When voters in one of California’s most conservative congressional districts go to the polls on Tuesday, they will find a wild card on the ballot: The founder of the Minuteman movement, who has become a lightning rod in the furor over America’s borders.
While Jim Gilchrist—leader of a volunteer border patrol group once slammed as “vigilantes” by President George W. Bush—is considered a long shot to win the special election to fill a seat vacated by Republican Christopher Cox, he has mined a deep vein of voter anger over illegal immigration.
“I have struck the mother lode of patriotism,” Gilchrist told Reuters, referring to polls showing 80 percent of Californians were concerned about immigration.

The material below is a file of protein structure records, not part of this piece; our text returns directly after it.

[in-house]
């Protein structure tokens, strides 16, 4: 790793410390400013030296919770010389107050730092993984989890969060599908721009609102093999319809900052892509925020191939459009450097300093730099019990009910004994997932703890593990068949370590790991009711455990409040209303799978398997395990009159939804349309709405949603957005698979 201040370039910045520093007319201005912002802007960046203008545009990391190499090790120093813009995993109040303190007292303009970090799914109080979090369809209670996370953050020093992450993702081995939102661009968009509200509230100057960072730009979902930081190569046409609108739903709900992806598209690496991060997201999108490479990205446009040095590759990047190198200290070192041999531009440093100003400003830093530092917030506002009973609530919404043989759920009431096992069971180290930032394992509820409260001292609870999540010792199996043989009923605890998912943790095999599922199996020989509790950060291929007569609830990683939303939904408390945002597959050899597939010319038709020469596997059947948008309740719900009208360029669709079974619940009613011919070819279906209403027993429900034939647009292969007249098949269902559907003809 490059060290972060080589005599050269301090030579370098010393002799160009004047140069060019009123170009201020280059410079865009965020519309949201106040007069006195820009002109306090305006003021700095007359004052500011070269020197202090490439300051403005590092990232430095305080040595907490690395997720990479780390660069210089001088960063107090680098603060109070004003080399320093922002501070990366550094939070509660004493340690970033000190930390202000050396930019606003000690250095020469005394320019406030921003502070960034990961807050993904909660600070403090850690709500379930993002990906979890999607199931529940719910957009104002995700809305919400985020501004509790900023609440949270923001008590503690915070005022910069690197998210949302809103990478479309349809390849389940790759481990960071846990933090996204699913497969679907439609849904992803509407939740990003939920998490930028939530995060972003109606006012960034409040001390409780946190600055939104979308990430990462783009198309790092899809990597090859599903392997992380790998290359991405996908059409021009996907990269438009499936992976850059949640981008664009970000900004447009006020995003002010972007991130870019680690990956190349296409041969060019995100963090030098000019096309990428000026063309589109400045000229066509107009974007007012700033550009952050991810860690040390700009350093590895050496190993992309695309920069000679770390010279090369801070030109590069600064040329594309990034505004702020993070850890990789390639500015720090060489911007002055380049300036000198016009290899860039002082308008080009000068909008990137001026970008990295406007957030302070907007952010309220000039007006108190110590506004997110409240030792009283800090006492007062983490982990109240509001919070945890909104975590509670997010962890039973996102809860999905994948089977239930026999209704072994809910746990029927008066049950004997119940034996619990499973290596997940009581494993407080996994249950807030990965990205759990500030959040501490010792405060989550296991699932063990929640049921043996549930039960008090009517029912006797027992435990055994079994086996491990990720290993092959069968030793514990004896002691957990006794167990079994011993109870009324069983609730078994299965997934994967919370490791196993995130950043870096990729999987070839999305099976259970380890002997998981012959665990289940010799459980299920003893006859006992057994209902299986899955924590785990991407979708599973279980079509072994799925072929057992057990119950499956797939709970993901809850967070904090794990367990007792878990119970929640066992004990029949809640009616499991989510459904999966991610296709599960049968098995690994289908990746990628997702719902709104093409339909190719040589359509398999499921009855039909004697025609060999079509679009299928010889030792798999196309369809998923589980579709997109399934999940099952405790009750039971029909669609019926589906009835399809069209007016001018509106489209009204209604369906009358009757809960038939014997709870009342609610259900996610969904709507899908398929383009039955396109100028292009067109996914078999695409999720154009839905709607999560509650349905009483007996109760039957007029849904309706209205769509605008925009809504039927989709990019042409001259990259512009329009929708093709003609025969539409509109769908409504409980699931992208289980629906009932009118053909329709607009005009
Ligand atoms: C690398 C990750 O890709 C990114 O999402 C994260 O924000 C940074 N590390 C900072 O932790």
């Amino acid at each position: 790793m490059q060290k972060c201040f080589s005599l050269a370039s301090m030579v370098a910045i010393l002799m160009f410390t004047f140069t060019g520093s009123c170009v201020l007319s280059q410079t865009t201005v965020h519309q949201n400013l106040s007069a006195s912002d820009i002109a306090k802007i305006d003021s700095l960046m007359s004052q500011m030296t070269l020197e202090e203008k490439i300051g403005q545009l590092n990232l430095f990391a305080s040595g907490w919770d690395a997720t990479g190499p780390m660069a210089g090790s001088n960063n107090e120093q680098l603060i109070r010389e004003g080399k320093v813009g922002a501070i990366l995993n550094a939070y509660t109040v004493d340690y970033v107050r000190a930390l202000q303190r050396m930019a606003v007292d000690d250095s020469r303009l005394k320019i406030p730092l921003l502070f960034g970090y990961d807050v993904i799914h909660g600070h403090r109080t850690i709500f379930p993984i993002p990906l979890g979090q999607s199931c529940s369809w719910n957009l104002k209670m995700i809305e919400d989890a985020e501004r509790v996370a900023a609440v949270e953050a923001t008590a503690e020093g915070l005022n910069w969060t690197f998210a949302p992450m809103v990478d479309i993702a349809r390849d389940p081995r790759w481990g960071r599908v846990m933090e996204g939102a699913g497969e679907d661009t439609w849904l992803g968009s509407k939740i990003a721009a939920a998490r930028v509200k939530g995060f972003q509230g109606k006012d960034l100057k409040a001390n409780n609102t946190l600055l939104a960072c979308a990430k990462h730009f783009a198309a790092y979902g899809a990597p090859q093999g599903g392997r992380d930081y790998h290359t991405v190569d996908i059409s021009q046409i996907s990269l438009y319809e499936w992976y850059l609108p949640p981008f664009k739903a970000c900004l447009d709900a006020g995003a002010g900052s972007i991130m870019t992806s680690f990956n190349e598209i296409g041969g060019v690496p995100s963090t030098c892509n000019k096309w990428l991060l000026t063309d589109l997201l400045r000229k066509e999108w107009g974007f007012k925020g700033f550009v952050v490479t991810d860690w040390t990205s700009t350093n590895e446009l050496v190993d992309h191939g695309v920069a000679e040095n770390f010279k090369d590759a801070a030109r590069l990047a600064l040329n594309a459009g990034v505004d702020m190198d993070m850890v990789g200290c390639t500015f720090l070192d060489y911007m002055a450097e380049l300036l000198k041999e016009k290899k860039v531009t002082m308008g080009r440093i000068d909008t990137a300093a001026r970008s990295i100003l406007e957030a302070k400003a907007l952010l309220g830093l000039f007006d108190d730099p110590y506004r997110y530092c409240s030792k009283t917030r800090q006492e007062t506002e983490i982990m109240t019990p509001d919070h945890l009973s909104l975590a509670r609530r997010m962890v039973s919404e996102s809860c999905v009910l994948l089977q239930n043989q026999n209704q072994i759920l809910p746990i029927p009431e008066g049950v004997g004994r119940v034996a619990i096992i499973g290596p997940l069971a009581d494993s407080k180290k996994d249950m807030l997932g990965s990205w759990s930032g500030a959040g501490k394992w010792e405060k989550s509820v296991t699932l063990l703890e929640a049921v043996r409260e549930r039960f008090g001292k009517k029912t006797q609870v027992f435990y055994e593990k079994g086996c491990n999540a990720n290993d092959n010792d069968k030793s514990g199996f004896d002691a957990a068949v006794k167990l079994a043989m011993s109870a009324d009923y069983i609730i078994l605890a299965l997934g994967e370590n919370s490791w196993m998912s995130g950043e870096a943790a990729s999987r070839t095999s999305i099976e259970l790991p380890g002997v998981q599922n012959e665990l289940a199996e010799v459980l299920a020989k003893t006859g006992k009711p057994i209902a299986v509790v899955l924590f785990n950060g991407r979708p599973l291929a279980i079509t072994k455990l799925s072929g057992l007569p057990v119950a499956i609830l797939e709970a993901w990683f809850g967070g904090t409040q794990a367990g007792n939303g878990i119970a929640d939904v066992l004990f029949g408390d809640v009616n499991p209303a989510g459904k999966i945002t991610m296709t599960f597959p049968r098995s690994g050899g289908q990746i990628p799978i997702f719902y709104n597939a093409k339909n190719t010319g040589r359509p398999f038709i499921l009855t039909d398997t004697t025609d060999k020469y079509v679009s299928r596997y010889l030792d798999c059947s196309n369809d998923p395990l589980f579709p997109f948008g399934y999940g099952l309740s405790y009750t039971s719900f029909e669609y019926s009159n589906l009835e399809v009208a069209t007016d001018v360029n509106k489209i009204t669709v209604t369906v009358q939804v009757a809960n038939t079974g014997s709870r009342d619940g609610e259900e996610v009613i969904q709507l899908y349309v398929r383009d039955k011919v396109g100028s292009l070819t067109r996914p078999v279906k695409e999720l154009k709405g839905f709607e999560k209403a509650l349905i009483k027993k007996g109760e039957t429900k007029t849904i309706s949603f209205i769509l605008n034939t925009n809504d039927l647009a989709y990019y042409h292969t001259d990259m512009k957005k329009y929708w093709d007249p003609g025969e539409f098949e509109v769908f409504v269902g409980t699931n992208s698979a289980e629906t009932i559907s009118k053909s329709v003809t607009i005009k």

Experts say that if Gilchrist is a one-issue candidate he has picked the right issue in California—where immigration has long been the third rail of politics. Democrats have long been unwilling to alienate Hispanics and Republicans are seen as determined to appease businesses that depend on cheap immigrant labor.
“Gilchrist has the most emotional issue. A lot of people hate illegal immigration. And on that issue alone he is going to be able to motivate (voters),” said Republican political strategist Allan Hoffenblum. “There’s a lot of frustration and nobody is coming up with any answers.”
That means that Gilchrist, an American Independent Party candidate, would make it into any runoff, presumably against the favorite, former Republican state Sen. John Campbell, and former Democratic state Assemblywoman Marilyn Brewer.
Brewer would hope that, in a runoff, Gilchrist and Campbell would split the Republican vote.